Soilless mix in potted plants takes special watering
By Joyce Karsnak
OSU Ext. master gardener volunteer
The beautiful hanging baskets that flew off the racks in May have been on your porches for some weeks now. How’s yours looking? Mine started to look not so great. It’s a beautiful fuchsia that came with instructions on watering and feeding and sunlight. It said to water when the top 1 inch of soil was dry.
Oops, the plant is not in soil. It’s planted in a soilless mix of sphagnum peat moss, white particles of volcanic material called perlite and probably some other lightweight ingredients, but no soil. Peat moss holds water when wet, keeps air around the roots (yes, roots need air) and holds nutrients. Perlite promotes good drainage.
But my plant foliage was dull and the flowers were dropping. I watered it every day like the instructions said and lifted it to see if it felt heavy. I decided to plant it in the ground where I have more success. I pulled the container from the plant and found the top inch was wet but below it was bone dry. No wonder it was looking poor.
Once peat moss dries out, you must water, wait a short while, water again, wait, and repeat until the container is moist. The same goes for dried out container plantings. Once a soilless mix dries out, water will run through it and out the bottom so repeat watering is needed to get the pot moistened.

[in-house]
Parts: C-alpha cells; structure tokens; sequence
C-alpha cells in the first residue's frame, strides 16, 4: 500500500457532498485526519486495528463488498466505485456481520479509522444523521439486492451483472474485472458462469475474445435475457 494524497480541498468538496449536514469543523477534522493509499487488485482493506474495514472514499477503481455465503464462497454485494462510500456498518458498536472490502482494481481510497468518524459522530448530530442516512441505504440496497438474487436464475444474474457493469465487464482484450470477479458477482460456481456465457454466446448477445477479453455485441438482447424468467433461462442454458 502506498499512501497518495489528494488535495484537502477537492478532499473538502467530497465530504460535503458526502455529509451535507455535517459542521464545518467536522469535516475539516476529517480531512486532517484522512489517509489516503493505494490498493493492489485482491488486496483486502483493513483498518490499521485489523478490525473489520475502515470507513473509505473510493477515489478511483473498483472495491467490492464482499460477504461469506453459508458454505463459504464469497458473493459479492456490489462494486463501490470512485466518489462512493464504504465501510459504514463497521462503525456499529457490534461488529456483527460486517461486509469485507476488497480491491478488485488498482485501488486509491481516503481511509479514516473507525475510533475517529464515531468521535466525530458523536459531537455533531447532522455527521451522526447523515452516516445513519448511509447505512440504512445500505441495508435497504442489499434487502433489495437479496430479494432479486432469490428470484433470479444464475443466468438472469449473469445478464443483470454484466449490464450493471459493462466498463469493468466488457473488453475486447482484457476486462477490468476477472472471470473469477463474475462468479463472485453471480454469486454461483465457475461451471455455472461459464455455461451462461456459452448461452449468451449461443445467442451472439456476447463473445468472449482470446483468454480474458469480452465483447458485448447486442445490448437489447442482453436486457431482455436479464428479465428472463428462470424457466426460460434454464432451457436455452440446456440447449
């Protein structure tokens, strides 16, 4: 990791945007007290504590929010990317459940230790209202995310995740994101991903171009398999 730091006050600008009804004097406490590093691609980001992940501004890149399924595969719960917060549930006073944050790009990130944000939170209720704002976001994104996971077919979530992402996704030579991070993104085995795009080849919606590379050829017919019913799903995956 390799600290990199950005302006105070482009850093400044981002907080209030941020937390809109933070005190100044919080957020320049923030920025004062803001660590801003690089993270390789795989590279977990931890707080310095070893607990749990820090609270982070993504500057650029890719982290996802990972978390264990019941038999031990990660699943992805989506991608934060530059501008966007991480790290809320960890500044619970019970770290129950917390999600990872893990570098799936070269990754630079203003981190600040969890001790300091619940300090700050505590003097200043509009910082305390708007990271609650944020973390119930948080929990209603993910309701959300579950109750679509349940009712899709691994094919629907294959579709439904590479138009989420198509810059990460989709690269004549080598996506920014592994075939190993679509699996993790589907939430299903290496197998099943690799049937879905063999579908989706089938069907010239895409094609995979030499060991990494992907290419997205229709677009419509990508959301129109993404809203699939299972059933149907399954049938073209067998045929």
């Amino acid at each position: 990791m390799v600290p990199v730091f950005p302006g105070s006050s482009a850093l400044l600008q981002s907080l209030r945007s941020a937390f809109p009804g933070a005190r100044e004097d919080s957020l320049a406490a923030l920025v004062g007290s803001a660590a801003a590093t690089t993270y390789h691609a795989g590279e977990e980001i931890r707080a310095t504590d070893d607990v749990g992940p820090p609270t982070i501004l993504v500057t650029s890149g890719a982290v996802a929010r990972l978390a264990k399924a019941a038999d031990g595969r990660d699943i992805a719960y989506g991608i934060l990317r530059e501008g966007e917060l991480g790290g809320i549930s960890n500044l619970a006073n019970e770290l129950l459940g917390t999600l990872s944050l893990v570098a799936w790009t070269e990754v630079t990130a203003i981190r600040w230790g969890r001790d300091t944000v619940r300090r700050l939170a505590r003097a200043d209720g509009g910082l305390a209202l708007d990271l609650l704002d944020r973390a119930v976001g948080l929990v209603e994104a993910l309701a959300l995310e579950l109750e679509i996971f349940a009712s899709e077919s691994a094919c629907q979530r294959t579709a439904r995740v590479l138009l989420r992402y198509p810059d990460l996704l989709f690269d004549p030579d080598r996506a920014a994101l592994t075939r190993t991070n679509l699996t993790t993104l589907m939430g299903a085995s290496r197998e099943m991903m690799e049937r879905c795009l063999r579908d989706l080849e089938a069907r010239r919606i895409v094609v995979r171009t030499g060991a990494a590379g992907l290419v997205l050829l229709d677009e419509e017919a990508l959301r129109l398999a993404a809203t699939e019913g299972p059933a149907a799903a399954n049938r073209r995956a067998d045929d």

Another thing I saw when I pulled the plant out of the basket were lots of roots. By now they are hungry after competing in that little container and pushing out so many flowers. Frequent watering results in the leaching of nutrients. You might even be seeing some yellowing leaves.
Many water soluble or slow release granular fertilizers are available at the garden center. A complete fertilizer is fine where three numbers on the package such as a 20:20:20 ratio represents the equal relative strength of the top three nutrients contained in the product in this order: nitrogen – phosphorus – potassium (N-P-K). Try not to pick one with a high ratio of nitrogen because that will promote more foliage than flowers. Phosphorus helps with roots and flowering so you might look for a 1:2:1 ratio. Follow label directions. It’s very important to remember to apply it all summer long.
Hanging baskets are totally dependent on you and need more care than plants growing in the ground. The trade-off is you see their beauty up close. My transplanted fuchsia is looking great. It likes its new location, I can still enjoy its beauty and I love not having to water it so much. http://go.osu.edu/baskets.